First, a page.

Donna’s description of the bipartisan effort to get back the stipend for childcare workers led me to my next question. “Is partisanship as big a problem as we see on TV?” I ask. “It seems like you would never get anything done.”
“Well, for example, when I’m working on broadband internet access, I don’t walk up to a representative and ask ‘Are you a Democrat or Republican?’” she explains. “I walk up to them and say, ‘I have a report that shows that only twenty-seven percent of the people in your district have access to broadband. Would you be willing to work with me on increasing broadband access in the State of Michigan?’”
“I’d like to say partisan doesn’t matter at all, but it does,” she adds. “It’s my daily ice-bath. I can really be taken aback by it sometimes. Sometimes when I ask the question, ‘Hey I know your community is in need, so will you work with me?’ the answer makes no rational sense but makes partisan sense and that is my shocking ice-bath when I’m in Lansing.”
But having said that, Donna also went on to say that she felt partisanship increases as you go up the political ladder. Washington DC is an extremely partisan environment. Donna, a Democrat, has worked on a Republican bill that would eliminate partisanship at the township level which would then give townships the choice of running non-partisan elections. People could focus on where candidates stand on the concerns of the community without the distraction of party affiliation.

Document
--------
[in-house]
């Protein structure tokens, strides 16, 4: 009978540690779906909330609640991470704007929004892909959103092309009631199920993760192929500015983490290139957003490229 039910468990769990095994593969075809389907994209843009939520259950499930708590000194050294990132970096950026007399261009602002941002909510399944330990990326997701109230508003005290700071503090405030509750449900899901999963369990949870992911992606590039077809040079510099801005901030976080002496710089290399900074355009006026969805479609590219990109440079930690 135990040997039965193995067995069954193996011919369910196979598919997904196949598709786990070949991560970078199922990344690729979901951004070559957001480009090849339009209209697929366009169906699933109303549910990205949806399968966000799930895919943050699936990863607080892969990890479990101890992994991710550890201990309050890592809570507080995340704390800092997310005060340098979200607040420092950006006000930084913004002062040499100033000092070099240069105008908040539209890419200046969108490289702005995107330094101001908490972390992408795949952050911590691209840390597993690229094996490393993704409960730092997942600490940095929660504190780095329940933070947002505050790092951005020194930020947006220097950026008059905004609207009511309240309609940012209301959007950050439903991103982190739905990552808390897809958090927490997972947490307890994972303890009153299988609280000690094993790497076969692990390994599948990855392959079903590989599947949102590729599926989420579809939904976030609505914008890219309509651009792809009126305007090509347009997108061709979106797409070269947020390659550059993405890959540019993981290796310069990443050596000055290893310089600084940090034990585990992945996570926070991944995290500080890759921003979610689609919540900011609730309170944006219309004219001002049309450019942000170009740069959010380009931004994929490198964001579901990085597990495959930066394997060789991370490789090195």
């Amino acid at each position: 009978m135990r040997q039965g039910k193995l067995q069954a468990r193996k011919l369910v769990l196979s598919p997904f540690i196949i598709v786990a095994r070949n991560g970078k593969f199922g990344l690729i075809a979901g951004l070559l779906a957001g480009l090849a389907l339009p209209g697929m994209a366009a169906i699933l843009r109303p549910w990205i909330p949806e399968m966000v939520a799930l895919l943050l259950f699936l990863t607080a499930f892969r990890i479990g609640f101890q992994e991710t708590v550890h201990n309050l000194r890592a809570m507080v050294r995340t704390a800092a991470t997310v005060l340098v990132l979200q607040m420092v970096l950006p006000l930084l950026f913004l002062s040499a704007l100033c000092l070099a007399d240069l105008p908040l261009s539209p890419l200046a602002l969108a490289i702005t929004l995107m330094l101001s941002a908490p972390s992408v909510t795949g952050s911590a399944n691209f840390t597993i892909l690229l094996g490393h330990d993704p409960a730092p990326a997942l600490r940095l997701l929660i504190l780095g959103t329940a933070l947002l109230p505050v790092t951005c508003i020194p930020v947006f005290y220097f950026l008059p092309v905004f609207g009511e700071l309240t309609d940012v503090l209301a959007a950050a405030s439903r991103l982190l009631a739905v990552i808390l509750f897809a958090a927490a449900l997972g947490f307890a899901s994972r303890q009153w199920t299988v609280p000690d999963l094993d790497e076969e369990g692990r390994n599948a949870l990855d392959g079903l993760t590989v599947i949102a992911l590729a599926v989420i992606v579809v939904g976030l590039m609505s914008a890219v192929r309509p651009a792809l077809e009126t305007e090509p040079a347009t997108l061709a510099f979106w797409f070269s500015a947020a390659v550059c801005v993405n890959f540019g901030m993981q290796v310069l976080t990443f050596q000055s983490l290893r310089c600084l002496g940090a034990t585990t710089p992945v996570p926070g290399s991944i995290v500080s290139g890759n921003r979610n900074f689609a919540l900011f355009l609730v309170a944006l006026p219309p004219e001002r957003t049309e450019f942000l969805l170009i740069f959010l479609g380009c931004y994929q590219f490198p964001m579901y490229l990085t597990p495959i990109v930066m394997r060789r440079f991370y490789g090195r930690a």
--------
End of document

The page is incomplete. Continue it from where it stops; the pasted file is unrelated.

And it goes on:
Donna represents 90,000 people in 14 of the 20 townships in Washtenaw County including Dexter, Chelsea, Manchester, Saline, and Whitmore Lake among others. Donna’s district is split almost exactly 50/50 Republicans and Democrats.
“And that’s already the beauty of where we live,” says Donna. “We don’t get anything done in our townships unless we work together. Party affiliation is indistinguishable when we’re working on our community projects. That’s a hallmark of where we live and it’s unique and honorable.”
“Your comments on better broadband remind me of Dexter Township Trustee Mike Compton’s efforts to get better internet service for rural areas,” I say. “When FCC Chair Ajit Pai deregulated the internet last December, one of his assurances was that it would provide better broadband for our rural areas. Any thoughts on that?